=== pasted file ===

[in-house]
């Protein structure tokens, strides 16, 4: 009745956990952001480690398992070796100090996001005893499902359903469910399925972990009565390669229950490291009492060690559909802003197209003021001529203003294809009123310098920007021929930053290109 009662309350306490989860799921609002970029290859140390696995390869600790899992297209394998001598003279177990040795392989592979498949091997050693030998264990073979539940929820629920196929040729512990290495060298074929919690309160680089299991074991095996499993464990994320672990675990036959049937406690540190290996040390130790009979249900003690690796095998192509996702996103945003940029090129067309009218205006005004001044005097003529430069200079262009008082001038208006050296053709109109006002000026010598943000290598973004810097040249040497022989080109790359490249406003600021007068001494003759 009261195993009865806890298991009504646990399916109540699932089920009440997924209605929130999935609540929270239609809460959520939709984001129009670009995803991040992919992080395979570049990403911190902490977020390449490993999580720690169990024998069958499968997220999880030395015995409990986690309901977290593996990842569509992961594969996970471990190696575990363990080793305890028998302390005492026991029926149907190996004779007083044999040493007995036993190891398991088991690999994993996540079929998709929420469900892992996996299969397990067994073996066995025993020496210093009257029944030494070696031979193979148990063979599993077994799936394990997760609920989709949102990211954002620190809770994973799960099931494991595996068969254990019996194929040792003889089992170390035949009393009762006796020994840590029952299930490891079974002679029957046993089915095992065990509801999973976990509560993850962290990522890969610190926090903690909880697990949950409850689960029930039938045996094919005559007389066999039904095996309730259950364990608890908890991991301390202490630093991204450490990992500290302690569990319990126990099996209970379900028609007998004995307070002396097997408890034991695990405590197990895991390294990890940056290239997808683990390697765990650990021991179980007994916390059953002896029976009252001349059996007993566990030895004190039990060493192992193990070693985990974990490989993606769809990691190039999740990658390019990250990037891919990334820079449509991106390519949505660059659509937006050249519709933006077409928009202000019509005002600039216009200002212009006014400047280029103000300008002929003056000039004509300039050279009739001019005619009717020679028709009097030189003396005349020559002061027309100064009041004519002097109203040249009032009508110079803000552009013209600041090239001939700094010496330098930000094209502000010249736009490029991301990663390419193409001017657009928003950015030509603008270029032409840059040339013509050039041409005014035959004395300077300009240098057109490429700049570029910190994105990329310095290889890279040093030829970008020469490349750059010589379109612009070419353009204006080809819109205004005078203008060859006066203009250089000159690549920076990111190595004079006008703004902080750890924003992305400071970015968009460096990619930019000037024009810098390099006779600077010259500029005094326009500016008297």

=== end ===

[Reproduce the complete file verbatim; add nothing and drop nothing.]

[in-house]
């Protein structure tokens, strides 16, 4: 009745956990952001480690398992070796100090996001005893499902359903469910399925972990009565390669229950490291009492060690559909802003197209003021001529203003294809009123310098920007021929930053290109 009662309350306490989860799921609002970029290859140390696995390869600790899992297209394998001598003279177990040795392989592979498949091997050693030998264990073979539940929820629920196929040729512990290495060298074929919690309160680089299991074991095996499993464990994320672990675990036959049937406690540190290996040390130790009979249900003690690796095998192509996702996103945003940029090129067309009218205006005004001044005097003529430069200079262009008082001038208006050296053709109109006002000026010598943000290598973004810097040249040497022989080109790359490249406003600021007068001494003759 009261195993009865806890298991009504646990399916109540699932089920009440997924209605929130999935609540929270239609809460959520939709984001129009670009995803991040992919992080395979570049990403911190902490977020390449490993999580720690169990024998069958499968997220999880030395015995409990986690309901977290593996990842569509992961594969996970471990190696575990363990080793305890028998302390005492026991029926149907190996004779007083044999040493007995036993190891398991088991690999994993996540079929998709929420469900892992996996299969397990067994073996066995025993020496210093009257029944030494070696031979193979148990063979599993077994799936394990997760609920989709949102990211954002620190809770994973799960099931494991595996068969254990019996194929040792003889089992170390035949009393009762006796020994840590029952299930490891079974002679029957046993089915095992065990509801999973976990509560993850962290990522890969610190926090903690909880697990949950409850689960029930039938045996094919005559007389066999039904095996309730259950364990608890908890991991301390202490630093991204450490990992500290302690569990319990126990099996209970379900028609007998004995307070002396097997408890034991695990405590197990895991390294990890940056290239997808683990390697765990650990021991179980007994916390059953002896029976009252001349059996007993566990030895004190039990060493192992193990070693985990974990490989993606769809990691190039999740990658390019990250990037891919990334820079449509991106390519949505660059659509937006050249519709933006077409928009202000019509005002600039216009200002212009006014400047280029103000300008002929003056000039004509300039050279009739001019005619009717020679028709009097030189003396005349020559002061027309100064009041004519002097109203040249009032009508110079803000552009013209600041090239001939700094010496330098930000094209502000010249736009490029991301990663390419193409001017657009928003950015030509603008270029032409840059040339013509050039041409005014035959004395300077300009240098057109490429700049570029910190994105990329310095290889890279040093030829970008020469490349750059010589379109612009070419353009204006080809819109205004005078203008060859006066203009250089000159690549920076990111190595004079006008703004902080750890924003992305400071970015968009460096990619930019000037024009810098390099006779600077010259500029005094326009500016008297």